Leek v. Brasfield

Annotate this Case

290 S.W.2d 632 (1956)

W. E. LEEK, Sr., Appellant, v. H. C. BRASFIELD, Appellee.

No. 5-918.

Supreme Court of Arkansas.

April 30, 1956.

Rehearing Denied June 18, 1956.

Brockman & Brockman, Pine Bluff, for appellant.

Daggett & Daggett, Marianna, for appellee.

GEORGE ROSE SMITH, Justice.

This action was brought by the appellee to recover damages for the inundation of his farm in Desha county. The complaint asserts that the flooding of the land was due to the defendant's wrongful conduct in preventing the repair of a dam that protected the plaintiff's farm. The jury awarded damages to the plaintiff in the amount of $550. The basic question in the case is *633 whether the defendant's conduct amounted to an actionable wrong.

The plaintiff's land lies a mile or more below the defendant's farm on a drainage canal constructed by Cypress Creek Drainage District. At a point between the two farms, where the artificial drain leaves the bed of Cypress Creek, the district long ago constructed a dam across the creek bed in order to divert the water into the canal. In the spring of 1953 some unknown person cut this dam. The cutting of the dam was beneficial to the defendant, as it provided an additional channel for the escape of water that might otherwise have backed onto his property. But the breach in the dam was detrimental to the plaintiff, whose lower land was exposed to the danger of the flood water's coming through the gap in the dam.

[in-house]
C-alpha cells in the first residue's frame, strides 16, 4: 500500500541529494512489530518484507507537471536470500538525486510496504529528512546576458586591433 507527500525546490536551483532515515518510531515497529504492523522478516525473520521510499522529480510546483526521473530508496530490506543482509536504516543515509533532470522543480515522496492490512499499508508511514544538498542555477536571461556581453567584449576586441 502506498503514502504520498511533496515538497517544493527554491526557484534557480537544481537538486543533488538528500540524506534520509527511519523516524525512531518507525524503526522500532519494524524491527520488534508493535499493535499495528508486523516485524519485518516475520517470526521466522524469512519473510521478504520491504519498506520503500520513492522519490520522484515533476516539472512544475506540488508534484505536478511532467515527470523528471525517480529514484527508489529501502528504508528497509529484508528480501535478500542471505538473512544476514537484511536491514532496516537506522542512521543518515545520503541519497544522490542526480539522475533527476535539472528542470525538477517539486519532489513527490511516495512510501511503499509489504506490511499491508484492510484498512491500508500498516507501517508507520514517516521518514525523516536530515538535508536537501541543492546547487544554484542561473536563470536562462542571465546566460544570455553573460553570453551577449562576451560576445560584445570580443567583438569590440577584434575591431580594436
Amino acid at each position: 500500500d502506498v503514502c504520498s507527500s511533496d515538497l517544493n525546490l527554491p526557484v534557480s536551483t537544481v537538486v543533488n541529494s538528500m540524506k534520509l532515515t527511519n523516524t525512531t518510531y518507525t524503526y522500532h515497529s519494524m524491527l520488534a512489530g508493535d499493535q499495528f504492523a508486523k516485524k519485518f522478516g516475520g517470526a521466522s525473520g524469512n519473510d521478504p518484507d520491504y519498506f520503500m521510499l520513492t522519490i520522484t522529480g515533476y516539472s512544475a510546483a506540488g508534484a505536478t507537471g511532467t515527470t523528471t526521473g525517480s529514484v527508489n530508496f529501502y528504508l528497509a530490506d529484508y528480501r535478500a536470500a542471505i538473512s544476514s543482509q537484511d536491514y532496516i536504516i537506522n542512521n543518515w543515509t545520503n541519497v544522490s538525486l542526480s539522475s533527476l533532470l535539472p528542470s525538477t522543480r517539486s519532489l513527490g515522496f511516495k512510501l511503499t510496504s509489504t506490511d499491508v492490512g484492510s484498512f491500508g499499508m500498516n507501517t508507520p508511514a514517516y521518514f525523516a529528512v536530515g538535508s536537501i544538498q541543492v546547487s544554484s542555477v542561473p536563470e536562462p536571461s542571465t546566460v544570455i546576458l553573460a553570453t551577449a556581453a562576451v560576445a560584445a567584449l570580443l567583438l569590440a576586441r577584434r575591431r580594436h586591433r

The plaintiff and another landowner, R. B. Stimson, asked the commissioners of the district to repair the dam. The commissioners, feeling that it was the district's duty to mend the break, authorized Stimson to employ a contractor to do the work. Stimson arranged for W. A. Spradlin to repair the dam.

Spradlin proceeded toward the dam site with a piece of heavy equipment that had cost some thirteen thousand dollars. As Spradlin was making a preliminary survey of his task he met the defendant; upon this encounter the plaintiff bases his cause of action. The jury were warranted in believing that the defendant threatened to tie up Spradlin's expensive equipment in a court proceeding if Spradlin went forward with the project. Spradlin, who considered the job a minor undertaking that he had accepted as an accommodation to the landowners, yielded to the defendant's threats and abandoned the work. Within a month or so there were heavy rains which flooded the plaintiff's lands. There is evidence to show that the damage would not have occurred if the dam had been repaired.